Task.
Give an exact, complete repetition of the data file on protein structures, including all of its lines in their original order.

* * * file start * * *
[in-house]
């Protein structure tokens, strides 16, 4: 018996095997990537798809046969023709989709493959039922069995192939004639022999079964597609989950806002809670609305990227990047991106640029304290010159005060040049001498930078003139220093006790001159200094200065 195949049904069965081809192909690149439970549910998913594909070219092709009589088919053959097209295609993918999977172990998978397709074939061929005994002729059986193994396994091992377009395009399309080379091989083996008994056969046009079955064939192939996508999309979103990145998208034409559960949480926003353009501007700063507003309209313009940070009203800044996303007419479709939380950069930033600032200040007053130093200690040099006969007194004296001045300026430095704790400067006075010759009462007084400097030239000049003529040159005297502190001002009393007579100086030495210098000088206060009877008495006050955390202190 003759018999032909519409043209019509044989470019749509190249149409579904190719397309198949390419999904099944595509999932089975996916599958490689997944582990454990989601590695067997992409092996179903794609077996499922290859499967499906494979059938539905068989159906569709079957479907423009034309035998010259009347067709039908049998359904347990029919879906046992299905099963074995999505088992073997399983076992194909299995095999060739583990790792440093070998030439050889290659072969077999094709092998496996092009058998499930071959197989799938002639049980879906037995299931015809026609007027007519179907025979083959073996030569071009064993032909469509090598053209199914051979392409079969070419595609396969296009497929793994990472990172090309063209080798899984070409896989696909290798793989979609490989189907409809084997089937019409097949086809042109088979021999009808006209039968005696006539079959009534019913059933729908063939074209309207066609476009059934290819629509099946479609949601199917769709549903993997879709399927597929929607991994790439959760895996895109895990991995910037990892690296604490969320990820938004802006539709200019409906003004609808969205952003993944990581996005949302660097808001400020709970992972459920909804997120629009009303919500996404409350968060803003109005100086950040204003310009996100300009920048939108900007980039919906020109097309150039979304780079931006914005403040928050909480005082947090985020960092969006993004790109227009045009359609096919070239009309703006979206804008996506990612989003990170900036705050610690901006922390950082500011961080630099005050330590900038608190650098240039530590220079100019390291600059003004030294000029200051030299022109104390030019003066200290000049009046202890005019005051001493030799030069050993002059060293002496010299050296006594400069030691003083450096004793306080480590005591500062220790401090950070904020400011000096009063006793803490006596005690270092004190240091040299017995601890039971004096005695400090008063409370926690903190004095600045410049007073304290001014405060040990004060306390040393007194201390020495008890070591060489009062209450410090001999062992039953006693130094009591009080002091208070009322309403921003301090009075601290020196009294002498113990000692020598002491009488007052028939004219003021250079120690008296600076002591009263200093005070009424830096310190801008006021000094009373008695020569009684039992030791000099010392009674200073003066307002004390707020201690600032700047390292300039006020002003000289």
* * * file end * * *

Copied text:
[in-house]
């Protein structure tokens, strides 16, 4: 018996095997990537798809046969023709989709493959039922069995192939004639022999079964597609989950806002809670609305990227990047991106640029304290010159005060040049001498930078003139220093006790001159200094200065 195949049904069965081809192909690149439970549910998913594909070219092709009589088919053959097209295609993918999977172990998978397709074939061929005994002729059986193994396994091992377009395009399309080379091989083996008994056969046009079955064939192939996508999309979103990145998208034409559960949480926003353009501007700063507003309209313009940070009203800044996303007419479709939380950069930033600032200040007053130093200690040099006969007194004296001045300026430095704790400067006075010759009462007084400097030239000049003529040159005297502190001002009393007579100086030495210098000088206060009877008495006050955390202190 003759018999032909519409043209019509044989470019749509190249149409579904190719397309198949390419999904099944595509999932089975996916599958490689997944582990454990989601590695067997992409092996179903794609077996499922290859499967499906494979059938539905068989159906569709079957479907423009034309035998010259009347067709039908049998359904347990029919879906046992299905099963074995999505088992073997399983076992194909299995095999060739583990790792440093070998030439050889290659072969077999094709092998496996092009058998499930071959197989799938002639049980879906037995299931015809026609007027007519179907025979083959073996030569071009064993032909469509090598053209199914051979392409079969070419595609396969296009497929793994990472990172090309063209080798899984070409896989696909290798793989979609490989189907409809084997089937019409097949086809042109088979021999009808006209039968005696006539079959009534019913059933729908063939074209309207066609476009059934290819629509099946479609949601199917769709549903993997879709399927597929929607991994790439959760895996895109895990991995910037990892690296604490969320990820938004802006539709200019409906003004609808969205952003993944990581996005949302660097808001400020709970992972459920909804997120629009009303919500996404409350968060803003109005100086950040204003310009996100300009920048939108900007980039919906020109097309150039979304780079931006914005403040928050909480005082947090985020960092969006993004790109227009045009359609096919070239009309703006979206804008996506990612989003990170900036705050610690901006922390950082500011961080630099005050330590900038608190650098240039530590220079100019390291600059003004030294000029200051030299022109104390030019003066200290000049009046202890005019005051001493030799030069050993002059060293002496010299050296006594400069030691003083450096004793306080480590005591500062220790401090950070904020400011000096009063006793803490006596005690270092004190240091040299017995601890039971004096005695400090008063409370926690903190004095600045410049007073304290001014405060040990004060306390040393007194201390020495008890070591060489009062209450410090001999062992039953006693130094009591009080002091208070009322309403921003301090009075601290020196009294002498113990000692020598002491009488007052028939004219003021250079120690008296600076002591009263200093005070009424830096310190801008006021000094009373008695020569009684039992030791000099010392009674200073003066307002004390707020201690600032700047390292300039006020002003000289």